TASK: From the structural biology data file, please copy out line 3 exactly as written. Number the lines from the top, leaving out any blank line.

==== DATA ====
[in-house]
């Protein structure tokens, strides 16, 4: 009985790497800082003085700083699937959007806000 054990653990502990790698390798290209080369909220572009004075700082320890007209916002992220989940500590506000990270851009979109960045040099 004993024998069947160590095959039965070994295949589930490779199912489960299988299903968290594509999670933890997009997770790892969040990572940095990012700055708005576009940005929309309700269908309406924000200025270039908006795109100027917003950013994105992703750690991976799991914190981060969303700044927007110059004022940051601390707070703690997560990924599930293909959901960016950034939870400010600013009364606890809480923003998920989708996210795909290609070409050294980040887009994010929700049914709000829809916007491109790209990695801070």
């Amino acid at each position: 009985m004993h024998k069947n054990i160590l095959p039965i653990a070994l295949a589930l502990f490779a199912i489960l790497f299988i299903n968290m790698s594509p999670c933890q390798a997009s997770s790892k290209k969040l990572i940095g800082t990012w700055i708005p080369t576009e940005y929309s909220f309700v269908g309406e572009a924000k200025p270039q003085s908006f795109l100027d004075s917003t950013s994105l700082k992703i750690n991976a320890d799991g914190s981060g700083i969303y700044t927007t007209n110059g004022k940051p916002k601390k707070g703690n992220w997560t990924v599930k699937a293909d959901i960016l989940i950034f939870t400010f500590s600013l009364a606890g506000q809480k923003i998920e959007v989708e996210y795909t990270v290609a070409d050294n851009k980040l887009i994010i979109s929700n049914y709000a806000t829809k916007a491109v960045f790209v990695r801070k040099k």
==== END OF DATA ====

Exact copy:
């Amino acid at each position: 009985m004993h024998k069947n054990i160590l095959p039965i653990a070994l295949a589930l502990f490779a199912i489960l790497f299988i299903n968290m790698s594509p999670c933890q390798a997009s997770s790892k290209k969040l990572i940095g800082t990012w700055i708005p080369t576009e940005y929309s909220f309700v269908g309406e572009a924000k200025p270039q003085s908006f795109l100027d004075s917003t950013s994105l700082k992703i750690n991976a320890d799991g914190s981060g700083i969303y700044t927007t007209n110059g004022k940051p916002k601390k707070g703690n992220w997560t990924v599930k699937a293909d959901i960016l989940i950034f939870t400010f500590s600013l009364a606890g506000q809480k923003i998920e959007v989708e996210y795909t990270v290609a070409d050294n851009k980040l887009i994010i979109s929700n049914y709000a806000t829809k916007a491109v960045f790209v990695r801070k040099k």